This ‘UnPacked’ daily series is the focus of this week’s UnHerd podcast. Peter Franklin joined Tim Montgomerie and Ayesha Hazarika to discuss three of the latest columns – on Yimbyism, America’s opioid epidemic and the taxing of tech firms. Listen here.
Like what you’re reading? Get the free UnHerd daily email
Already registered? Sign in
Yesterday, my subject was America’s opioid epidemic; today, I’m looking at a different form of addiction – the constant lure of social media.
If you’re on Twitter, Facebook or just plain old-fashioned email, there’s always some message, ‘mention’ or other notification that demands your immediate attention – and, of course, suckers that we are, we’re usually willing to give it.
The ultimate aim is to sell advertising – and for that the tech companies need to draw our attention. Hence the concept of an ‘attention economy’ in which most of us are unpaid producers.
But where’s the harm in that? The print and broadcast media have been at the same game for decades. Why should we regard the new digital media as a special threat?
The answer lies in the ability of digital to insinuate itself into our lives. Consider the hardware. Compared to, say, a television, a smartphone is physically closer to us. If not in our hands, it’s within reach – on our desks, at the dinner table, by our bedsides. It’s always with us – as we work and play, eat and sleep. It’s always on – not just there for us to listen to or look at, but also to listen to and look at us. How, we interact with our phones is being continually monitored and the information used to ‘improve’ – i.e. make more addictive – the services provided.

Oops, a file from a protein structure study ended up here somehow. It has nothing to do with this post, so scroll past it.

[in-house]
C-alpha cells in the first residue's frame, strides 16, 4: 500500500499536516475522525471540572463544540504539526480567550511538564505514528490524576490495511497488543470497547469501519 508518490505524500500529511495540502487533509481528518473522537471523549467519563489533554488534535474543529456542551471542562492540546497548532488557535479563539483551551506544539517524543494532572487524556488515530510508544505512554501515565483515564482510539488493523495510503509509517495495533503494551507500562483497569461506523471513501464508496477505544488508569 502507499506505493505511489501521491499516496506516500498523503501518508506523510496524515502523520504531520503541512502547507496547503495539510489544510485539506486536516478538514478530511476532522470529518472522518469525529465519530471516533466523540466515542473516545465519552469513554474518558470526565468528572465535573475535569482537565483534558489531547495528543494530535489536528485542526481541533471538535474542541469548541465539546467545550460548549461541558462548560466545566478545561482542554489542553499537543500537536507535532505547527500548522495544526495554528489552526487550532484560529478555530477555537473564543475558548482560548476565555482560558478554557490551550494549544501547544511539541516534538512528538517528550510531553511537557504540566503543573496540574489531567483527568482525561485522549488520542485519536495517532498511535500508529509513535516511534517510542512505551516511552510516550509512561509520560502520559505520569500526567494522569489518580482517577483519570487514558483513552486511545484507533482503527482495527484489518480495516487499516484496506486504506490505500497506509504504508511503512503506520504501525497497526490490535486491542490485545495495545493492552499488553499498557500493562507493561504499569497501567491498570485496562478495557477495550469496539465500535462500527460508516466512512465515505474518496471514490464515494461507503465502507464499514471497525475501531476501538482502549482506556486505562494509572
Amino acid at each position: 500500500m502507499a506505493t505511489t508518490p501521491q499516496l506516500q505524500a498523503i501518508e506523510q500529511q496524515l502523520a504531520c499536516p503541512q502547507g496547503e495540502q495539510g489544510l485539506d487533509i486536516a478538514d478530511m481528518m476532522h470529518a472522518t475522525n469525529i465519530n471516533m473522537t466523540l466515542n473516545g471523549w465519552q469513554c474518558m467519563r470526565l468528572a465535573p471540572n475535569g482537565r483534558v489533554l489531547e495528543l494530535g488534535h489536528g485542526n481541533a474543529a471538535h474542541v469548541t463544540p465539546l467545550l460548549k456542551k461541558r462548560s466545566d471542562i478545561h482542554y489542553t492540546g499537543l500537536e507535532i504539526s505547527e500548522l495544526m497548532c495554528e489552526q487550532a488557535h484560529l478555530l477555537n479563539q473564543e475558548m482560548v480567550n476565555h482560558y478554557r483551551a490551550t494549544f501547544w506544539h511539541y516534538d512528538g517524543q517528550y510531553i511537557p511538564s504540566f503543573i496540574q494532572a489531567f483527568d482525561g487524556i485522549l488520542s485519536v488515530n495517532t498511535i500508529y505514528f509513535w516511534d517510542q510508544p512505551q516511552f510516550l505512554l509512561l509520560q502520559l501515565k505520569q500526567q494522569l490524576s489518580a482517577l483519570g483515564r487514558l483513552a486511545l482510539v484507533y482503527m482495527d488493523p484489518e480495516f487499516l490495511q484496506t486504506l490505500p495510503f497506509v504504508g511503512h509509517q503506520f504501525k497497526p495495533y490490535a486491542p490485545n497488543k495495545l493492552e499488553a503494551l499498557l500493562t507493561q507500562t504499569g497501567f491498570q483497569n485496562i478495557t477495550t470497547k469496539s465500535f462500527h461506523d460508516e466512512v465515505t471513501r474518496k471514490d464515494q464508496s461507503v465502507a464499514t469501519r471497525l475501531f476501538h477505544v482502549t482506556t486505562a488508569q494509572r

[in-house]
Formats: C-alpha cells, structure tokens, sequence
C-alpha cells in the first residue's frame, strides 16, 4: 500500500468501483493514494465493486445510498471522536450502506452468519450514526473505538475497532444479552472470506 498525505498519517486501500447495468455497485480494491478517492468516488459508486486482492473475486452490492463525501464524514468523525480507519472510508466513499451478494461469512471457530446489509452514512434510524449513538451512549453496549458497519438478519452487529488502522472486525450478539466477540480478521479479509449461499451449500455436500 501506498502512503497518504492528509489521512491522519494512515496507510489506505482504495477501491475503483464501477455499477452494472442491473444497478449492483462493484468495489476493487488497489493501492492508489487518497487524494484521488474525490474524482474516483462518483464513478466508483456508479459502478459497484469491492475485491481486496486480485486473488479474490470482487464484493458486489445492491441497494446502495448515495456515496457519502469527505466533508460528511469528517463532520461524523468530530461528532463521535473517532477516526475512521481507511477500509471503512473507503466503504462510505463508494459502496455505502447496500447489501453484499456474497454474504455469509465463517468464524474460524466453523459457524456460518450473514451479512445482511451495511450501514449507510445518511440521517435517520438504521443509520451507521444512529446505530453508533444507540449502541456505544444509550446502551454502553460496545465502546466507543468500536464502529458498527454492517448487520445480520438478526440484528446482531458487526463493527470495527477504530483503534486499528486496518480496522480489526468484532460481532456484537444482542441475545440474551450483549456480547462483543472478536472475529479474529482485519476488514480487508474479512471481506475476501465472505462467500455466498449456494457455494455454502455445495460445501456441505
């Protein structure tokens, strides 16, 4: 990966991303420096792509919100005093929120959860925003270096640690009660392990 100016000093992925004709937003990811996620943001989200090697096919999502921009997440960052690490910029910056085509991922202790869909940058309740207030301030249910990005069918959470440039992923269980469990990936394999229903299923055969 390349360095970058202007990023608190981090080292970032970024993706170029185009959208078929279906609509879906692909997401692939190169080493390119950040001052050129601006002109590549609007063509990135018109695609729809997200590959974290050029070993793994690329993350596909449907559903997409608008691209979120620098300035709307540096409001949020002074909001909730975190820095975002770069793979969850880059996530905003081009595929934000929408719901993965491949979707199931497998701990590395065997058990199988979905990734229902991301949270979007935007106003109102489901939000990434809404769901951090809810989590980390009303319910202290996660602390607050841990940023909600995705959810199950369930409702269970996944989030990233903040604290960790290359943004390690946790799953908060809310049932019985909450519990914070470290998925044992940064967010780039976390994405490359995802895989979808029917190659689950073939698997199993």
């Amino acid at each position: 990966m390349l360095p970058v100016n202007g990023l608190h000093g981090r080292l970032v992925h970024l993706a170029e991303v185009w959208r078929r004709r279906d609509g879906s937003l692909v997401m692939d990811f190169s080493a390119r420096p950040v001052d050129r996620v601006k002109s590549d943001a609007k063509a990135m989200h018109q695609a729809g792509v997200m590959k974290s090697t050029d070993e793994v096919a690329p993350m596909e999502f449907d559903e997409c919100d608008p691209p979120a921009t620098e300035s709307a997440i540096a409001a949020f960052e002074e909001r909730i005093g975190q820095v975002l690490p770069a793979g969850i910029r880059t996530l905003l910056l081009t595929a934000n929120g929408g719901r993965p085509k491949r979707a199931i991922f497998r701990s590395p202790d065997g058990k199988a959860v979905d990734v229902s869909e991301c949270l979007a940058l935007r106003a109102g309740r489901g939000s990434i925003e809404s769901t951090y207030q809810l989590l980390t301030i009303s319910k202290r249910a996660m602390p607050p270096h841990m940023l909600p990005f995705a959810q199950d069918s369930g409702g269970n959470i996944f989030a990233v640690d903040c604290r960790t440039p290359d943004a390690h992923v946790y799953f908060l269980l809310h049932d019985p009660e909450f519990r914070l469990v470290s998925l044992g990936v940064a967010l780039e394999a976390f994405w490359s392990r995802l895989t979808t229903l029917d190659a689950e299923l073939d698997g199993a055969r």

Attention is a zero-sum game. If you’re focused on ‘A’ then, by definition, you’re not focused on ‘B’. When ‘A’ is the digital world and ‘B’ the real world, you can see the problem:
“There is growing concern that as well as addicting users, technology is contributing toward so-called ‘continuous partial attention’, severely limiting people’s ability to focus, and possibly lowering IQ. One recent study showed that the mere presence of smartphones damages cognitive capacity – even when the device is turned off.”
Perhaps it might be better to describe the ‘attention economy’ as a ‘distraction economy’.
One of the most interesting threads in Paul Lewis’s article is what he describes as “a small but growing band of Silicon Valley heretics” who are seriously worried about what their industry is doing to our minds:
“It is revealing that many of these younger technologists are weaning themselves off their own products, sending their children to elite Silicon Valley schools where iPhones, iPads and even laptops are banned. They appear to be abiding by a Biggie Smalls lyric from their own youth about the perils of dealing crack cocaine: never get high on your own supply.”
Lewis quotes James Williams, an expert in some of the key technologies, who describes the industry as the “largest, most standardised and most centralised form of attentional control in human history”.
The lengths that some digital experts go to protect themselves is instructive. Lewis mentions a product manager who hired someone to “monitor her Facebook page so that she doesn’t have to” and an industry consultant who has a timer switch to cut off his home from the internet.
They do these things because their personal productivity depends on it. In theory, each individual has a choice about how much time they spend online. In practice, however, there will be an aggregate effect on productivity that affects us all.
I wonder how long it is before a major economy decides to take collective action against the distracting effect of social media.